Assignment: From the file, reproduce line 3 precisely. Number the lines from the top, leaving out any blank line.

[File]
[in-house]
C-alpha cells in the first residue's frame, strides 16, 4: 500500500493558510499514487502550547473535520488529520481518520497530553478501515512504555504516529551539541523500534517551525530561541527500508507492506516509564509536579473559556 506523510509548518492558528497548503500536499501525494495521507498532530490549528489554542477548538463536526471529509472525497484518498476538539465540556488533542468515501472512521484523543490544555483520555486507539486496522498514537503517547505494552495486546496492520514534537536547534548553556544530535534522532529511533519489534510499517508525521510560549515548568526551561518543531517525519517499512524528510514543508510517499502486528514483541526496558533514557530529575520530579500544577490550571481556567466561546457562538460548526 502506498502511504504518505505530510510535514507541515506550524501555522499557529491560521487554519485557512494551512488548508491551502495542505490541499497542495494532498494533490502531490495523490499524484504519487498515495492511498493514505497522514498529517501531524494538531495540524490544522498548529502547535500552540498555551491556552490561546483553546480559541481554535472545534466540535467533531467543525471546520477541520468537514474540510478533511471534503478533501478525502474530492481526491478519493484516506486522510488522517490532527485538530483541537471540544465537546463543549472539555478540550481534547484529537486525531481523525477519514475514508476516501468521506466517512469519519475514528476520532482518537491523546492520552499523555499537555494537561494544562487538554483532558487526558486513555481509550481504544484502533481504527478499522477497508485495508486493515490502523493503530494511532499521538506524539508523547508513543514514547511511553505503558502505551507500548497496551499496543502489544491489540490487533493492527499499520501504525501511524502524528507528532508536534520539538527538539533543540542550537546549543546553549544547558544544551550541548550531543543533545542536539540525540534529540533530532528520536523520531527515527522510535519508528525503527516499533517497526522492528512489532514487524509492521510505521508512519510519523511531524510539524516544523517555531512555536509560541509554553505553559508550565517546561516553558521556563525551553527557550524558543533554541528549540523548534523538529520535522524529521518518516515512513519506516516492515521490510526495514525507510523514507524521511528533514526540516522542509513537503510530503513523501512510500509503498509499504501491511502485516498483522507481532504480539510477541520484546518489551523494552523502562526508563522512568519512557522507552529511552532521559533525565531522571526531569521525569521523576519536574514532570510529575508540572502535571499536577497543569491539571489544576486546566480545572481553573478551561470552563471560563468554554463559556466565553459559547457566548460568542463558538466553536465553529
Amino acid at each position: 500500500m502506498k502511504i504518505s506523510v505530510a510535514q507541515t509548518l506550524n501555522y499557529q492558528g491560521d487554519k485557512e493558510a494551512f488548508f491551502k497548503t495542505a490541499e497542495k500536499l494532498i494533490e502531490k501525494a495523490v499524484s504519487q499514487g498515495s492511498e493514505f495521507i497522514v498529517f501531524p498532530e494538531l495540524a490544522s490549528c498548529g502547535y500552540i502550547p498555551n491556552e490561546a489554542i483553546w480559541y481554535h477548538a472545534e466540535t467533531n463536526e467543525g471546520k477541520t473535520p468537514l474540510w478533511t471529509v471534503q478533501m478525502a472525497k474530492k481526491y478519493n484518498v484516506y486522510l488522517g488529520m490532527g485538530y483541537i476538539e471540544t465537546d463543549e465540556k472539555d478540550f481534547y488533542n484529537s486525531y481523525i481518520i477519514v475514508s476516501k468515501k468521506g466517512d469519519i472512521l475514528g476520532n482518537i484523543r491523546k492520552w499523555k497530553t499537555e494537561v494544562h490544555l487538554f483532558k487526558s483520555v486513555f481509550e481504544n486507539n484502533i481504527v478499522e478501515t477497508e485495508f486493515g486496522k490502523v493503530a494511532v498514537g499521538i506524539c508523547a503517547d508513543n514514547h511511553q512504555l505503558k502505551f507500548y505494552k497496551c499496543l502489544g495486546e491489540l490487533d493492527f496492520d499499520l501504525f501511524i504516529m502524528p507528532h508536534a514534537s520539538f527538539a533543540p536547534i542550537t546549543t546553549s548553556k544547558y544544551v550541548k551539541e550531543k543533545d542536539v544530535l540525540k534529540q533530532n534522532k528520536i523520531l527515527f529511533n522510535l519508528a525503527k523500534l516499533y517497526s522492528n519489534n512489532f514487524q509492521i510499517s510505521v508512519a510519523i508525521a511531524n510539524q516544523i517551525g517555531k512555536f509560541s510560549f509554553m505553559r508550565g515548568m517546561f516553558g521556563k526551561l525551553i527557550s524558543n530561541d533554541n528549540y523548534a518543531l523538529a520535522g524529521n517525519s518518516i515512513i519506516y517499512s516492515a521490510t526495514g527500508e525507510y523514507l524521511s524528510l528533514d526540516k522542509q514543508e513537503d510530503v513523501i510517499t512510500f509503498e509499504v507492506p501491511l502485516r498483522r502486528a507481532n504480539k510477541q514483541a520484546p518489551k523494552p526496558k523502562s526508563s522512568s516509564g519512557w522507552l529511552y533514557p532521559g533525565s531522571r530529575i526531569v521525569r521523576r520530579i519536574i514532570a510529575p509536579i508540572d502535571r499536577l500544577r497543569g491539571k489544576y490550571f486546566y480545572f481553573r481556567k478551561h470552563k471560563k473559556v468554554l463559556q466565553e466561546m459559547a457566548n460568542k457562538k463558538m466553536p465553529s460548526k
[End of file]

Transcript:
Amino acid at each position: 500500500m502506498k502511504i504518505s506523510v505530510a510535514q507541515t509548518l506550524n501555522y499557529q492558528g491560521d487554519k485557512e493558510a494551512f488548508f491551502k497548503t495542505a490541499e497542495k500536499l494532498i494533490e502531490k501525494a495523490v499524484s504519487q499514487g498515495s492511498e493514505f495521507i497522514v498529517f501531524p498532530e494538531l495540524a490544522s490549528c498548529g502547535y500552540i502550547p498555551n491556552e490561546a489554542i483553546w480559541y481554535h477548538a472545534e466540535t467533531n463536526e467543525g471546520k477541520t473535520p468537514l474540510w478533511t471529509v471534503q478533501m478525502a472525497k474530492k481526491y478519493n484518498v484516506y486522510l488522517g488529520m490532527g485538530y483541537i476538539e471540544t465537546d463543549e465540556k472539555d478540550f481534547y488533542n484529537s486525531y481523525i481518520i477519514v475514508s476516501k468515501k468521506g466517512d469519519i472512521l475514528g476520532n482518537i484523543r491523546k492520552w499523555k497530553t499537555e494537561v494544562h490544555l487538554f483532558k487526558s483520555v486513555f481509550e481504544n486507539n484502533i481504527v478499522e478501515t477497508e485495508f486493515g486496522k490502523v493503530a494511532v498514537g499521538i506524539c508523547a503517547d508513543n514514547h511511553q512504555l505503558k502505551f507500548y505494552k497496551c499496543l502489544g495486546e491489540l490487533d493492527f496492520d499499520l501504525f501511524i504516529m502524528p507528532h508536534a514534537s520539538f527538539a533543540p536547534i542550537t546549543t546553549s548553556k544547558y544544551v550541548k551539541e550531543k543533545d542536539v544530535l540525540k534529540q533530532n534522532k528520536i523520531l527515527f529511533n522510535l519508528a525503527k523500534l516499533y517497526s522492528n519489534n512489532f514487524q509492521i510499517s510505521v508512519a510519523i508525521a511531524n510539524q516544523i517551525g517555531k512555536f509560541s510560549f509554553m505553559r508550565g515548568m517546561f516553558g521556563k526551561l525551553i527557550s524558543n530561541d533554541n528549540y523548534a518543531l523538529a520535522g524529521n517525519s518518516i515512513i519506516y517499512s516492515a521490510t526495514g527500508e525507510y523514507l524521511s524528510l528533514d526540516k522542509q514543508e513537503d510530503v513523501i510517499t512510500f509503498e509499504v507492506p501491511l502485516r498483522r502486528a507481532n504480539k510477541q514483541a520484546p518489551k523494552p526496558k523502562s526508563s522512568s516509564g519512557w522507552l529511552y533514557p532521559g533525565s531522571r530529575i526531569v521525569r521523576r520530579i519536574i514532570a510529575p509536579i508540572d502535571r499536577l500544577r497543569g491539571k489544576y490550571f486546566y480545572f481553573r481556567k478551561h470552563k471560563k473559556v468554554l463559556q466565553e466561546m459559547a457566548n460568542k457562538k463558538m466553536p465553529s460548526k